Stable value funds could see an upswing in plan sponsor and intermediary popularity, according to a white paper from Prudential Retirement.

The white paper, “Expanding the Case for Stable Value,” detailed research on the topic based on survey results from plan sponsors and intermediaries indicating their motivations to adopt stable value and to recommend it as an asset class to others.

According to respondents, the top two factors leading them to incorporate stable value into plan offerings were capital preservation and steady returns, with 54% of sponsors and 75% of intermediaries naming capital preservation as the top reason. Steady returns were chosen as a deciding factor by 54% of sponsors and 70% of intermediaries.

However, that doesn’t mean that respondents were totally enamored of the class.

Fifty-three percent of sponsors and 69% of intermediaries said the cost of stable value funds was a challenge, with their higher cost—or the perception of it—the top reason out of three cited for not choosing to add stable value to the mix.

The other two main reasons cited by non-adopters were the performance of stable value funds relative to equities and other nonfixed-income asset classes, and the notion that they may be difficult for plan participants to understand.

The white paper also hypothesized that another reason could be lack of familiarity: stable value is less well known than other investment options.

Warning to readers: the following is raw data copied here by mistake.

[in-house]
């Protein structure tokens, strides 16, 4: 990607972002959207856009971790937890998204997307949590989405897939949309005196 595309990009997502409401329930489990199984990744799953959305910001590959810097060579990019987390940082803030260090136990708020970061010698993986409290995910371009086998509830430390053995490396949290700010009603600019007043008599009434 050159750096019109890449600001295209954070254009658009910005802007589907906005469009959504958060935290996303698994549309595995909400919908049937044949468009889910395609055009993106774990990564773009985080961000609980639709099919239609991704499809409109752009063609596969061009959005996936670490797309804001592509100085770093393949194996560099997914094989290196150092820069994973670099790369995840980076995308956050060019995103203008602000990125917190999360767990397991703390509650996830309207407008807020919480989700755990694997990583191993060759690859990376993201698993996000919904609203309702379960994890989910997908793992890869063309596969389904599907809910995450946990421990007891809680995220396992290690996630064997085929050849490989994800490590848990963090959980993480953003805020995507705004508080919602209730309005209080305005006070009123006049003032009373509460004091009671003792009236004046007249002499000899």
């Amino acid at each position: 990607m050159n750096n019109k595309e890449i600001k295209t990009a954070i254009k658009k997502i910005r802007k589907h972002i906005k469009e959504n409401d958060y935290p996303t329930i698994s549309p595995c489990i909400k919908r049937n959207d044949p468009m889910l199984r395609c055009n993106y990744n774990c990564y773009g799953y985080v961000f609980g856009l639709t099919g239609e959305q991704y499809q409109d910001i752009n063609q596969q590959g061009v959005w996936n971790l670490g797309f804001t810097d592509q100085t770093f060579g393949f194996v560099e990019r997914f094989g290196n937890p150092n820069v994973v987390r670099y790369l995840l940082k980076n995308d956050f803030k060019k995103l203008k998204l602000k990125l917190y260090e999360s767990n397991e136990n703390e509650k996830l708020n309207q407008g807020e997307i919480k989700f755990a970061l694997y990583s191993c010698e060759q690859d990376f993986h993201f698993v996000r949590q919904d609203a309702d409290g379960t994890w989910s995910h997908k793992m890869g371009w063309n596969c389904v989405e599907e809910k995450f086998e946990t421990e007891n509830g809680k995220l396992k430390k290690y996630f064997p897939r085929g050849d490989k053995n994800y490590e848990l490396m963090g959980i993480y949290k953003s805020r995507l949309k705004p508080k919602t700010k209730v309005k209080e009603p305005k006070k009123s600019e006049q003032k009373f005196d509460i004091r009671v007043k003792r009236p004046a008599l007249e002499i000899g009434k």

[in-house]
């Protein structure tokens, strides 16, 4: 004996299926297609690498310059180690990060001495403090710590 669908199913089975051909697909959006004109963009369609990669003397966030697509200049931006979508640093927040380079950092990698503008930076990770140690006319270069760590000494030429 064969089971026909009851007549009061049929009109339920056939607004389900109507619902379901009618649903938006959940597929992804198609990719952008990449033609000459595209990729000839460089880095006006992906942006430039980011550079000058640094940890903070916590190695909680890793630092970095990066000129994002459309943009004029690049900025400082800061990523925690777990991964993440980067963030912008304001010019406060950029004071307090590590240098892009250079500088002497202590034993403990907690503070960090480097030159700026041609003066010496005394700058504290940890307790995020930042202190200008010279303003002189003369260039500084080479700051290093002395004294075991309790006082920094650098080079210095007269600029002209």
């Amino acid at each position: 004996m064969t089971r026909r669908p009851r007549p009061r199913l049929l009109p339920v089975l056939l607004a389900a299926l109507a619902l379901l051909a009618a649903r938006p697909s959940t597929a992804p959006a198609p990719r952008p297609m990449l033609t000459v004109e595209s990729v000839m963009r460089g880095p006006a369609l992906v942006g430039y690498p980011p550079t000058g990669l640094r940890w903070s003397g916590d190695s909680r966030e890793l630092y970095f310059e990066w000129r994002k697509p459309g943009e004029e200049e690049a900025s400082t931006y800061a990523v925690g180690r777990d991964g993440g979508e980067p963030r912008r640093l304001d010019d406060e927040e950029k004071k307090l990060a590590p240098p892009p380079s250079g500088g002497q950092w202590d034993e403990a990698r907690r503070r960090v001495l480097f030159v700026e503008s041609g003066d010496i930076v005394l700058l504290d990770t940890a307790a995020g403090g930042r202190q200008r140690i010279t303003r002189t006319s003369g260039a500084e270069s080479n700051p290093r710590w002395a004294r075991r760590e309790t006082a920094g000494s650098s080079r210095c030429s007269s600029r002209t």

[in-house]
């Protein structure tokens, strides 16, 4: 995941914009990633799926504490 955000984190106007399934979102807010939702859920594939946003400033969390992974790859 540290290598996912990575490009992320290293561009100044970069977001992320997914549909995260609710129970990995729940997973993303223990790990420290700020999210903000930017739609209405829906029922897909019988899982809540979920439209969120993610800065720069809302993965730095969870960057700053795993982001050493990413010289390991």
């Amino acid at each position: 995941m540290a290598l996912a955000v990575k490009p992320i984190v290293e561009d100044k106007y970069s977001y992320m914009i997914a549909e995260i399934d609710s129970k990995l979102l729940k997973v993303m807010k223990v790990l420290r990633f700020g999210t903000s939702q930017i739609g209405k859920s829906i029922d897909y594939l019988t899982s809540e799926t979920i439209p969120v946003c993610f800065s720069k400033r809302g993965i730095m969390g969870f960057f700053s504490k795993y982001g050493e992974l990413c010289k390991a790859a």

Those who recommended stable value to others gave three primary factors for those recommendations: the returns the asset class delivered versus other fixed-income investments; their role in boosting plan participation and deferral rates; and, for the intermediaries, their liquidity for participants.

So why should stable value grow in acceptance?

The paper suggested that, even among non-adopters, the potential for the addition is there; 55% of sponsors plan to offer it in the future, and among intermediaries, 30% of those who recommend stable value to clients are doing so more often today than they did a year ago, and 35% expect this trend to accelerate over the next three years.

In addition, changing regulations for money market funds could make those offerings less attractive; 63% of sponsors offering money market funds and 49% of intermediaries who recommend them said they expect the SEC’s ruling that redemption can be halted or can incur fees will change their allocation to money market funds.

— Related on ThinkAdvisor: